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Good Words Vocabula Press Robert Hartwell Fiske, Editor and Publisher

Silence, Language, & Society
A guide to style and meaning, grace and compassion

Silence, Language, & Society

"a remarkable little volume" — Midwest Book Review

"Silence Language & Society ... is an elegant little book, and I am very pleased to own it." — Joseph Epstein

"Robert Hartwell Fiske is one of the most quotable writers alive, and Silence, Language & Society positively oozes epigrammatic sentences from every page. If you like great writing, and if you enjoy reading pithy observations about language, literature, and life, you owe it to yourself to get a copy of this book." — Slade Allenbury

You can order Silence, Language, & Society from Vocabula Books or Amazon.


Vocabula Bound 1 and Vocabula Bound 2

Vocabula Bound 1 and Vocabula Bound 2

Vocabula Bound 1 and Vocabula Bound 2

Want to read The Vocabula Review in print, on paper, in a book?

Vocabula Bound 1: Outbursts, Insights, Explanations, and Oddities — twenty-five of the best essays and twenty-six of the best poems published in The Vocabula Review.

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Certainly, two of the best collections of essays about the English language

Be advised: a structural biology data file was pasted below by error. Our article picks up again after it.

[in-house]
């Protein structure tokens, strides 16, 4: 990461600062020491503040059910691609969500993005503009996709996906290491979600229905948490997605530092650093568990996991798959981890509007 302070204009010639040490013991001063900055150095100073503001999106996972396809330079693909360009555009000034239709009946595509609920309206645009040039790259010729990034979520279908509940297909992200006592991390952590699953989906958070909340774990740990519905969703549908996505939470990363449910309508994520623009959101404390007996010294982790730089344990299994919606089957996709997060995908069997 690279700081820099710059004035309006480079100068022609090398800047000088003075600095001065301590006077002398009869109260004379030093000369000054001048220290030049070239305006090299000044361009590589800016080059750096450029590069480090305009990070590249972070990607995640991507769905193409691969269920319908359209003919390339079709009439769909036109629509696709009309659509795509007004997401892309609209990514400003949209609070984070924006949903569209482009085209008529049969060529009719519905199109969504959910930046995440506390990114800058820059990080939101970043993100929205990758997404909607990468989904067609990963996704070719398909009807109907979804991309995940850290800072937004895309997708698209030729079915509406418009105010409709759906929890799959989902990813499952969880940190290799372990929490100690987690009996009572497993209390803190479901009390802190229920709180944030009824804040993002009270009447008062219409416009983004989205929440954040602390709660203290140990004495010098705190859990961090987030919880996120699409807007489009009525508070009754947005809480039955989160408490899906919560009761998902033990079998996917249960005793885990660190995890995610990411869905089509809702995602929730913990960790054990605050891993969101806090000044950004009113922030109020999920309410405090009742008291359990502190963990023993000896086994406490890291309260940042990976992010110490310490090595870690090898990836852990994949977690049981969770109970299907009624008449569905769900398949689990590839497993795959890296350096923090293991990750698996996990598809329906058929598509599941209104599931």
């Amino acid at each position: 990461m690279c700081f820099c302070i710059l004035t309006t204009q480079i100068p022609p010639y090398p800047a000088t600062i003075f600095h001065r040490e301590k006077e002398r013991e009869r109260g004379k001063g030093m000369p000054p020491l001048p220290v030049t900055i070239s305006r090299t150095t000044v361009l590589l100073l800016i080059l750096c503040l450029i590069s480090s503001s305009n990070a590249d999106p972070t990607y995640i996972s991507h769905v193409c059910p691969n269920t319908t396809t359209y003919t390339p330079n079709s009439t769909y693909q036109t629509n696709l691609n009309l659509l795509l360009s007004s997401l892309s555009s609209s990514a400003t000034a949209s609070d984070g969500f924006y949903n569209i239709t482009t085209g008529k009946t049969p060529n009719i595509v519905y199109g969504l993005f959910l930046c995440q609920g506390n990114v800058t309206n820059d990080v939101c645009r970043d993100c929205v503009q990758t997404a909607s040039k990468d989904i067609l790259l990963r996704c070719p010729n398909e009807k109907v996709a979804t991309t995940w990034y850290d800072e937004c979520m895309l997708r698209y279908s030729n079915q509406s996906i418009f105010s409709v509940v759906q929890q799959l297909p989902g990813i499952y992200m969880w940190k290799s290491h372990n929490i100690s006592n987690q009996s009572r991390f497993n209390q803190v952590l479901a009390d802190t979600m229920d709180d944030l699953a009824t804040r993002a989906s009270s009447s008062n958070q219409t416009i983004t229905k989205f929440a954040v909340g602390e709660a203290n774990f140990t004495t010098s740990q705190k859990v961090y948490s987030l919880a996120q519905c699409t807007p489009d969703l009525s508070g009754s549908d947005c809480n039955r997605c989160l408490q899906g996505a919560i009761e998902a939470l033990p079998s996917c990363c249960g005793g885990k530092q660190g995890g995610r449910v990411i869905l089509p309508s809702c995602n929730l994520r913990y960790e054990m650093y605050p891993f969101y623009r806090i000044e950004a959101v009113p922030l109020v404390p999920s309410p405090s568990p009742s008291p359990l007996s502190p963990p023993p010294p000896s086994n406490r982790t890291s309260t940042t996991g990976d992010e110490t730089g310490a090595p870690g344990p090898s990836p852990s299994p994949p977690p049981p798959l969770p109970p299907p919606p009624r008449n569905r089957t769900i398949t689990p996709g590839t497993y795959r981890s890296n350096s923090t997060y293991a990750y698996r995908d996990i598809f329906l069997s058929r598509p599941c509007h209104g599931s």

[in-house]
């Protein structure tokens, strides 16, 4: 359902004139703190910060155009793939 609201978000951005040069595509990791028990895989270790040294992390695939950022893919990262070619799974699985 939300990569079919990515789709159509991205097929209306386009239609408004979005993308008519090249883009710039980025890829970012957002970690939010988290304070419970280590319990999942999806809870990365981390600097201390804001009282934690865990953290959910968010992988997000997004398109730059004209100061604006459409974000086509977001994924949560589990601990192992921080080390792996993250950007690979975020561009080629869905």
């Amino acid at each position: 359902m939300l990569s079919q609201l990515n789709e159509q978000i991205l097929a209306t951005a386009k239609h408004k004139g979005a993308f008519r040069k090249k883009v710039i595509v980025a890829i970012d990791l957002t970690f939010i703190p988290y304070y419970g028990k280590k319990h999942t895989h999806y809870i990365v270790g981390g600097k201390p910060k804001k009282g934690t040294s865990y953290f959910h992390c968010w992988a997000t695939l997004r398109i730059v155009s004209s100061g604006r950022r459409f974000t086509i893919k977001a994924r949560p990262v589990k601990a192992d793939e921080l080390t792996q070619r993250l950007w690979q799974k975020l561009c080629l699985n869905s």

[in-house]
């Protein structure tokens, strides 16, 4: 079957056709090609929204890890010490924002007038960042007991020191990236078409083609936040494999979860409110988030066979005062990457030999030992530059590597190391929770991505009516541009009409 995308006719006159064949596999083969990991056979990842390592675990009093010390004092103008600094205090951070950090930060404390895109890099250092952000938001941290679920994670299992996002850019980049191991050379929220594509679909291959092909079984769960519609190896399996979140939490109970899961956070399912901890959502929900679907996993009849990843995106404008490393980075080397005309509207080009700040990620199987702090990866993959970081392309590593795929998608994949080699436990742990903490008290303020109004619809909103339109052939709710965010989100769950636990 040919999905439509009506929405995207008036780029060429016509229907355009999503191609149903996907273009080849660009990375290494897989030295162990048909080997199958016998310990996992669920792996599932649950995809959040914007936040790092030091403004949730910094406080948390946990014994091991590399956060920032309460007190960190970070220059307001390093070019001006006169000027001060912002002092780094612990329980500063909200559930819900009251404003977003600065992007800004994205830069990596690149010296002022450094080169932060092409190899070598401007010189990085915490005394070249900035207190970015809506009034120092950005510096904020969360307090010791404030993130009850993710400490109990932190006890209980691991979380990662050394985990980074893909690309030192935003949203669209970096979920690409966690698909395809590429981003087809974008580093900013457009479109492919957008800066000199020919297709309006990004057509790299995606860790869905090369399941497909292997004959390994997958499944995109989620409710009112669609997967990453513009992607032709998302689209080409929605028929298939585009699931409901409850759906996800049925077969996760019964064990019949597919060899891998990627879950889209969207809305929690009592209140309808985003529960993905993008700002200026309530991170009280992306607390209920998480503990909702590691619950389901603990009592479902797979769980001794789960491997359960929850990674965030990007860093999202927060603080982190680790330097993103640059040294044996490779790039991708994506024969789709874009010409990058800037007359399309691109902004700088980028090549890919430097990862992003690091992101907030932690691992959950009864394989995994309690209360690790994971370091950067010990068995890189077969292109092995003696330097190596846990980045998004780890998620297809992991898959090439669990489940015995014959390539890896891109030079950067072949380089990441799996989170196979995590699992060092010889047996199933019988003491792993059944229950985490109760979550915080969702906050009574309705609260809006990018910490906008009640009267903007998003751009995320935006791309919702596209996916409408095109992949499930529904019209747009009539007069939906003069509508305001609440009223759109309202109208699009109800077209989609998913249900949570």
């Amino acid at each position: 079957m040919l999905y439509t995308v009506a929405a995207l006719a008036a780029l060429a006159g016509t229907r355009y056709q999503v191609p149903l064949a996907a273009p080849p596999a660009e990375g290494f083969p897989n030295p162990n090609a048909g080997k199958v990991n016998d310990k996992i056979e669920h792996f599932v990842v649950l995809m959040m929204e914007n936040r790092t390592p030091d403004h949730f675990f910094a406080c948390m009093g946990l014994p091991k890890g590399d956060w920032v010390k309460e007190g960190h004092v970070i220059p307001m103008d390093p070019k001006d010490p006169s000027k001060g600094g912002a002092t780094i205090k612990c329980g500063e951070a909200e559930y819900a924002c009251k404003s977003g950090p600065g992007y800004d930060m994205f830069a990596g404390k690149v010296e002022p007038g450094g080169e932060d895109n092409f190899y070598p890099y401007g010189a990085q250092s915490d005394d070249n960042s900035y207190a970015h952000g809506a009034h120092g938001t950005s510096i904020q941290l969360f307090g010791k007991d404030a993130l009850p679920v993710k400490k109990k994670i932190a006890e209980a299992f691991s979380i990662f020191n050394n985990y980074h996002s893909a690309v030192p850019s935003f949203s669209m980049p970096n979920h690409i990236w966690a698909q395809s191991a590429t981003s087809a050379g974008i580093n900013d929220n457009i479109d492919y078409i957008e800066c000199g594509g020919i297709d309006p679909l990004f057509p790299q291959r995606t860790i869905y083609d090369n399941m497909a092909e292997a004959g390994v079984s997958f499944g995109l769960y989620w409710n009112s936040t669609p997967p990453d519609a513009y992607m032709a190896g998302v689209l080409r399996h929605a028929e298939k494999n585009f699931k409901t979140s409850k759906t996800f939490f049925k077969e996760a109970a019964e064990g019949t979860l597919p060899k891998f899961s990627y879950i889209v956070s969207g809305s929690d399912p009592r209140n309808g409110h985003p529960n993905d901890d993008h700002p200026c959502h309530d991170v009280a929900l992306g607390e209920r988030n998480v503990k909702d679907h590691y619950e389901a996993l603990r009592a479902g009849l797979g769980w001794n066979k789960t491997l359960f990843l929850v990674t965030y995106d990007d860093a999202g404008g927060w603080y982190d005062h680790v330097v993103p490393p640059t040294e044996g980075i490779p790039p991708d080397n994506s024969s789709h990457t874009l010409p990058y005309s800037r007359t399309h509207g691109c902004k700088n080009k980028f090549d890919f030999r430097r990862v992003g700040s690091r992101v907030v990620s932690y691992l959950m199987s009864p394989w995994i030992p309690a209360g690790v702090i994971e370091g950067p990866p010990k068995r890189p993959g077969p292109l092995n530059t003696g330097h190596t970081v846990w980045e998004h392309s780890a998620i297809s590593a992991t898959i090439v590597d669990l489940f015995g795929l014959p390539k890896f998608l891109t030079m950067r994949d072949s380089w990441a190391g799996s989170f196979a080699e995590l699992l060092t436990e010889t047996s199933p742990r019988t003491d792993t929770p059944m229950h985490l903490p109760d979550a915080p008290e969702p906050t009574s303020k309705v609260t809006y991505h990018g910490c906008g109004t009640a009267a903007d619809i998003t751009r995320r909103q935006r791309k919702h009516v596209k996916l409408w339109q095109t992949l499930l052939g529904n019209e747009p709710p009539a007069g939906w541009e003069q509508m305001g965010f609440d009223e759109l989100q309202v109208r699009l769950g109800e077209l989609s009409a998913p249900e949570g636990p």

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Poem, Revised
54 Poems, Revisions, Discussions

Poem, Revised

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 In the February 2009 Vocabula

Back  Urds
by Eric Torgersen

On New Year's Day, 2001, arguably the actual first day of the new millennium, Andersen Consulting, since 1989 one of the two separate units of Andersen Worldwide (itself the successor of Arthur Andersen, Inc.) became independent under the name Accenture. The firm had hired consultants to come up with a new name, but they chose one thought up by an employee in the Oslo office. It was said to mean Accent on the Future, but I suspect some genetic relationship to "licensure," or even "adventure." In any case, it sounds like a word, doesn't it? Only after I checked the OED did I feel confident in asserting that it's not, quite. Some claimed that its invention was an attempt to shake Andersen's connection with the Enron scandal, but the company says it was already in the works — revealing only admirable foresight — before that scandal broke. More ... 

The Vocabula Well-Written Writing Contest

Who was the only American president born in Illinois?

Some would say Abraham Lincoln, but the answer is Ronald Reagan, who was born in Tampico, Illinois, and who went to high school in nearby Dixon.

Abraham Lincoln began life in Hodgensville, Kentucky, the first president to enter the earthly stage outside the original thirteen colonies. The day was February 12, 1809, so let us celebrate the bicentennial of the man many consider to be our greatest president. And let us honor him by celebrating his humor. More ... 

Book Excerpt
Back  The Artful Nuance
by Rod L. Evans, Ph.D.

NAKED/NUDE (adj.)

A naked person is totally bare, wearing nothing; a nude person has become nude by removing clothes: "A newborn baby is naked at its birth, but a woman who disrobes and is a model for an artist is nude."

Aggression can be naked but never nude. In many other contexts, though, the terms are interchangeable. More ... 

Culture and Society
Back  C'est Le Vol
by John Kilgore